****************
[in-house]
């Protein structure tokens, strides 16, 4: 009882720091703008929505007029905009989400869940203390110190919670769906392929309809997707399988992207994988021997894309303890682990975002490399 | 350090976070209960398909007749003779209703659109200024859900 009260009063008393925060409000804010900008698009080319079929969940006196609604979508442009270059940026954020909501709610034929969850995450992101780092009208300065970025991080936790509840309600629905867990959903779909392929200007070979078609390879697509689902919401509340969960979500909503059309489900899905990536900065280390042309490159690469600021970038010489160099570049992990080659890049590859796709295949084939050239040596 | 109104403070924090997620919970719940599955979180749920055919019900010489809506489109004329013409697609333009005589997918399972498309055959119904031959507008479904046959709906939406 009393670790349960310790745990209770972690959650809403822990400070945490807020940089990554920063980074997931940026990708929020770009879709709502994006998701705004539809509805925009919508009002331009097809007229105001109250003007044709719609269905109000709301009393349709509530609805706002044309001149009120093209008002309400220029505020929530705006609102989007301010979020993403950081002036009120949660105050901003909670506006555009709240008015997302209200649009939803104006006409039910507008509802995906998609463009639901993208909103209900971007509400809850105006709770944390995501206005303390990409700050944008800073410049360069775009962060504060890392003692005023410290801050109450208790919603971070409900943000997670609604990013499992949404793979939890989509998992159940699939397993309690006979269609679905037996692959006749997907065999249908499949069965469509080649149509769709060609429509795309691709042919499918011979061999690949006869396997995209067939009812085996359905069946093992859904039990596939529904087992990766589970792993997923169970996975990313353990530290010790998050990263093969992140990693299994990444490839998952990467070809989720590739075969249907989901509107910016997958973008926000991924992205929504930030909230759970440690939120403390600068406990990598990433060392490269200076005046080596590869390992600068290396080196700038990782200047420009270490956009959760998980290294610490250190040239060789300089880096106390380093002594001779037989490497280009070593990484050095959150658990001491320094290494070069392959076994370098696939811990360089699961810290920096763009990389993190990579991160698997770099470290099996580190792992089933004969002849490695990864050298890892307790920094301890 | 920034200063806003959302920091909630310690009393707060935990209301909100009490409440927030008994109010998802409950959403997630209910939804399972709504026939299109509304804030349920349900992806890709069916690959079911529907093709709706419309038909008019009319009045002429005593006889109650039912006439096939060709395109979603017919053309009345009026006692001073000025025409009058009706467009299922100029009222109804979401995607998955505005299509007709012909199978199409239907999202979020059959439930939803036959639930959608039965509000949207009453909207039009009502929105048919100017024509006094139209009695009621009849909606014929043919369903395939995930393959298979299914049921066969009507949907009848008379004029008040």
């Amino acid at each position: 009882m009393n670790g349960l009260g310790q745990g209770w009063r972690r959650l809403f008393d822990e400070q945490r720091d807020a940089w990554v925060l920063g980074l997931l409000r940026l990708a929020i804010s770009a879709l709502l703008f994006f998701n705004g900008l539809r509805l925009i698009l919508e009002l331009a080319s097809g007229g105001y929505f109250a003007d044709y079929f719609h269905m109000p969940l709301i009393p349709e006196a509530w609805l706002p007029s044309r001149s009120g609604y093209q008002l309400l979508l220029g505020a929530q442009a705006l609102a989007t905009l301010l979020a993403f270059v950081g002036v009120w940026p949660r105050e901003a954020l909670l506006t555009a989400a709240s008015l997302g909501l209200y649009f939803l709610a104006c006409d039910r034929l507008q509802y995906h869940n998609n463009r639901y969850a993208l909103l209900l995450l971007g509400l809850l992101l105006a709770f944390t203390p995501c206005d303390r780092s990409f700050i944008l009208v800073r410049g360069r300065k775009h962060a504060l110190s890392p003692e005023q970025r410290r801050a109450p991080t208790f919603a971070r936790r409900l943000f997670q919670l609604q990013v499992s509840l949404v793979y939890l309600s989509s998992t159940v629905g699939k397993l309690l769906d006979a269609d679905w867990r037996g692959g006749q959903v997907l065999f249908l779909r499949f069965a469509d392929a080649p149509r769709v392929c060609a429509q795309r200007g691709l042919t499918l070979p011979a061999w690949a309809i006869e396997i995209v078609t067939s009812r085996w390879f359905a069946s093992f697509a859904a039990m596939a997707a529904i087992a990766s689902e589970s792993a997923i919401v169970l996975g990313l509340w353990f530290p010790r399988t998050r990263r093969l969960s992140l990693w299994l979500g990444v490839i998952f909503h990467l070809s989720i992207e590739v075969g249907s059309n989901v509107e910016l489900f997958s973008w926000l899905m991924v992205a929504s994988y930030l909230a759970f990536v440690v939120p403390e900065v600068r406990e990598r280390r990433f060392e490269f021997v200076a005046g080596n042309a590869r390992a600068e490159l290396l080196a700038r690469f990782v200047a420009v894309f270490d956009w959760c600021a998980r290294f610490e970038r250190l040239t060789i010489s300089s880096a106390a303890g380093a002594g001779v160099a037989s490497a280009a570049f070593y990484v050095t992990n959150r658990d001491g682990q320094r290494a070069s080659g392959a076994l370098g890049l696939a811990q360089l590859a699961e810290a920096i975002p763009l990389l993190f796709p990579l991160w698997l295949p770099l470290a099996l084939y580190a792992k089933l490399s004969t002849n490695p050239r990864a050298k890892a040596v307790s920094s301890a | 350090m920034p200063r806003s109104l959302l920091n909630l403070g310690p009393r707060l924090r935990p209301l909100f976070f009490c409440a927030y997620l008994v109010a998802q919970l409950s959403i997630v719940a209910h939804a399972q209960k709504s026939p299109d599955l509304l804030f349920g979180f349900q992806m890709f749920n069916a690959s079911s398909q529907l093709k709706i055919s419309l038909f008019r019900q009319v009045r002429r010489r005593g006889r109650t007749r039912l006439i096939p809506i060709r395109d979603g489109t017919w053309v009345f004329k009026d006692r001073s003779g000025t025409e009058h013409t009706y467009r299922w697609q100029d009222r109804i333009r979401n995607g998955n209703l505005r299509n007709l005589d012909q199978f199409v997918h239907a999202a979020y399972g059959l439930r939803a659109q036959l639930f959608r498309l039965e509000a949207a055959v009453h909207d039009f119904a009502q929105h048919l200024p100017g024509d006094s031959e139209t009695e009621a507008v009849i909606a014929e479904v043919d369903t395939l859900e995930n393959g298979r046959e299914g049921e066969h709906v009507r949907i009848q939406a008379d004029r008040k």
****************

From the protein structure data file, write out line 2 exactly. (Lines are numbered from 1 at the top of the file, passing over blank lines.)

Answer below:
């Protein structure tokens, strides 16, 4: 009882720091703008929505007029905009989400869940203390110190919670769906392929309809997707399988992207994988021997894309303890682990975002490399 | 350090976070209960398909007749003779209703659109200024859900 009260009063008393925060409000804010900008698009080319079929969940006196609604979508442009270059940026954020909501709610034929969850995450992101780092009208300065970025991080936790509840309600629905867990959903779909392929200007070979078609390879697509689902919401509340969960979500909503059309489900899905990536900065280390042309490159690469600021970038010489160099570049992990080659890049590859796709295949084939050239040596 | 109104403070924090997620919970719940599955979180749920055919019900010489809506489109004329013409697609333009005589997918399972498309055959119904031959507008479904046959709906939406 009393670790349960310790745990209770972690959650809403822990400070945490807020940089990554920063980074997931940026990708929020770009879709709502994006998701705004539809509805925009919508009002331009097809007229105001109250003007044709719609269905109000709301009393349709509530609805706002044309001149009120093209008002309400220029505020929530705006609102989007301010979020993403950081002036009120949660105050901003909670506006555009709240008015997302209200649009939803104006006409039910507008509802995906998609463009639901993208909103209900971007509400809850105006709770944390995501206005303390990409700050944008800073410049360069775009962060504060890392003692005023410290801050109450208790919603971070409900943000997670609604990013499992949404793979939890989509998992159940699939397993309690006979269609679905037996692959006749997907065999249908499949069965469509080649149509769709060609429509795309691709042919499918011979061999690949006869396997995209067939009812085996359905069946093992859904039990596939529904087992990766589970792993997923169970996975990313353990530290010790998050990263093969992140990693299994990444490839998952990467070809989720590739075969249907989901509107910016997958973008926000991924992205929504930030909230759970440690939120403390600068406990990598990433060392490269200076005046080596590869390992600068290396080196700038990782200047420009270490956009959760998980290294610490250190040239060789300089880096106390380093002594001779037989490497280009070593990484050095959150658990001491320094290494070069392959076994370098696939811990360089699961810290920096763009990389993190990579991160698997770099470290099996580190792992089933004969002849490695990864050298890892307790920094301890 | 920034200063806003959302920091909630310690009393707060935990209301909100009490409440927030008994109010998802409950959403997630209910939804399972709504026939299109509304804030349920349900992806890709069916690959079911529907093709709706419309038909008019009319009045002429005593006889109650039912006439096939060709395109979603017919053309009345009026006692001073000025025409009058009706467009299922100029009222109804979401995607998955505005299509007709012909199978199409239907999202979020059959439930939803036959639930959608039965509000949207009453909207039009009502929105048919100017024509006094139209009695009621009849909606014929043919369903395939995930393959298979299914049921066969009507949907009848008379004029008040």